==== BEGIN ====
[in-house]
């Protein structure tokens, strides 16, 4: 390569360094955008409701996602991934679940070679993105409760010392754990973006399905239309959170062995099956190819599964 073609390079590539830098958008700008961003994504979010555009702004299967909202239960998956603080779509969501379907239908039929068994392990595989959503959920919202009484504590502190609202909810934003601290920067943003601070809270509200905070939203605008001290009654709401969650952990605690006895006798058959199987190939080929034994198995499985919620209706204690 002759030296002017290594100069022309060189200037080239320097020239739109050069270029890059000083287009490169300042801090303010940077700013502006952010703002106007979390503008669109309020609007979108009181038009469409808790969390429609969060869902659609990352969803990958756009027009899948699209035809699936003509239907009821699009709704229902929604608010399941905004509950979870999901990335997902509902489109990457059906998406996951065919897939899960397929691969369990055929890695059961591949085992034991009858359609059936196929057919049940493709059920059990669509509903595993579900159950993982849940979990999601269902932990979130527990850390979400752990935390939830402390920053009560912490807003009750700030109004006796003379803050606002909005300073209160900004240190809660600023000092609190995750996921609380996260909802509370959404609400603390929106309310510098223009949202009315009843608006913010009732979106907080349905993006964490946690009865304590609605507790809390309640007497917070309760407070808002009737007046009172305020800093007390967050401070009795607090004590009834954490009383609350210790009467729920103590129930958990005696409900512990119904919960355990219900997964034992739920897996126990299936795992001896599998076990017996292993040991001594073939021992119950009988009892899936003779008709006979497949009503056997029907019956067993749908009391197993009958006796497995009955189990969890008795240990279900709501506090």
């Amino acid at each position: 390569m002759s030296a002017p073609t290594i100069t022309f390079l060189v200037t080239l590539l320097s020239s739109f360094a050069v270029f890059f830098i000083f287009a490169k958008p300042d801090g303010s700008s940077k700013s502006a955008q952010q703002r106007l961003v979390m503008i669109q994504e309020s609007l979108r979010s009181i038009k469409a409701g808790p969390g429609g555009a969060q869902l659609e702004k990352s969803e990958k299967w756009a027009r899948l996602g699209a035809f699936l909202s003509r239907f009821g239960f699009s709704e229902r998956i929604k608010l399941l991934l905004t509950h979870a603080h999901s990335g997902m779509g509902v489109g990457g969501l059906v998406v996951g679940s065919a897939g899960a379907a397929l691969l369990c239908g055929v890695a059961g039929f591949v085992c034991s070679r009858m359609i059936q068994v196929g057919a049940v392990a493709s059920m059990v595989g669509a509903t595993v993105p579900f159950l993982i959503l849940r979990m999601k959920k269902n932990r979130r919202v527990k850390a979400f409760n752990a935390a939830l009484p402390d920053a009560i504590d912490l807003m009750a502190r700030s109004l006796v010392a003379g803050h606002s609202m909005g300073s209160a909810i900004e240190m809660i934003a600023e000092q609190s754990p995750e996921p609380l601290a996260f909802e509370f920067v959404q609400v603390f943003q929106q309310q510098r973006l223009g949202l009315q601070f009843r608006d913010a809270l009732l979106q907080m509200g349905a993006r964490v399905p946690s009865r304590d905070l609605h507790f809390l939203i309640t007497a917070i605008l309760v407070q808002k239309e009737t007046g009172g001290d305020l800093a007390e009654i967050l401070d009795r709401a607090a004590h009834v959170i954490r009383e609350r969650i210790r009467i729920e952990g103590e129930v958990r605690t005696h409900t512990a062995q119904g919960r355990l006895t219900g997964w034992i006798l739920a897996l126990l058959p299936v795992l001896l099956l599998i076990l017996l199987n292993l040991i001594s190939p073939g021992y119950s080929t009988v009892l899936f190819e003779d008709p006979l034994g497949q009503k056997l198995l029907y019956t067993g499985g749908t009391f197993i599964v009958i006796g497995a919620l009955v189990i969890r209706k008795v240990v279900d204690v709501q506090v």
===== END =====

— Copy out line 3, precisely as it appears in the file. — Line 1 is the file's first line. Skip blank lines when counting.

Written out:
């Amino acid at each position: 390569m002759s030296a002017p073609t290594i100069t022309f390079l060189v200037t080239l590539l320097s020239s739109f360094a050069v270029f890059f830098i000083f287009a490169k958008p300042d801090g303010s700008s940077k700013s502006a955008q952010q703002r106007l961003v979390m503008i669109q994504e309020s609007l979108r979010s009181i038009k469409a409701g808790p969390g429609g555009a969060q869902l659609e702004k990352s969803e990958k299967w756009a027009r899948l996602g699209a035809f699936l909202s003509r239907f009821g239960f699009s709704e229902r998956i929604k608010l399941l991934l905004t509950h979870a603080h999901s990335g997902m779509g509902v489109g990457g969501l059906v998406v996951g679940s065919a897939g899960a379907a397929l691969l369990c239908g055929v890695a059961g039929f591949v085992c034991s070679r009858m359609i059936q068994v196929g057919a049940v392990a493709s059920m059990v595989g669509a509903t595993v993105p579900f159950l993982i959503l849940r979990m999601k959920k269902n932990r979130r919202v527990k850390a979400f409760n752990a935390a939830l009484p402390d920053a009560i504590d912490l807003m009750a502190r700030s109004l006796v010392a003379g803050h606002s609202m909005g300073s209160a909810i900004e240190m809660i934003a600023e000092q609190s754990p995750e996921p609380l601290a996260f909802e509370f920067v959404q609400v603390f943003q929106q309310q510098r973006l223009g949202l009315q601070f009843r608006d913010a809270l009732l979106q907080m509200g349905a993006r964490v399905p946690s009865r304590d905070l609605h507790f809390l939203i309640t007497a917070i605008l309760v407070q808002k239309e009737t007046g009172g001290d305020l800093a007390e009654i967050l401070d009795r709401a607090a004590h009834v959170i954490r009383e609350r969650i210790r009467i729920e952990g103590e129930v958990r605690t005696h409900t512990a062995q119904g919960r355990l006895t219900g997964w034992i006798l739920a897996l126990l058959p299936v795992l001896l099956l599998i076990l017996l199987n292993l040991i001594s190939p073939g021992y119950s080929t009988v009892l899936f190819e003779d008709p006979l034994g497949q009503k056997l198995l029907y019956t067993g499985g749908t009391f197993i599964v009958i006796g497995a919620l009955v189990i969890r209706k008795v240990v279900d204690v709501q506090v």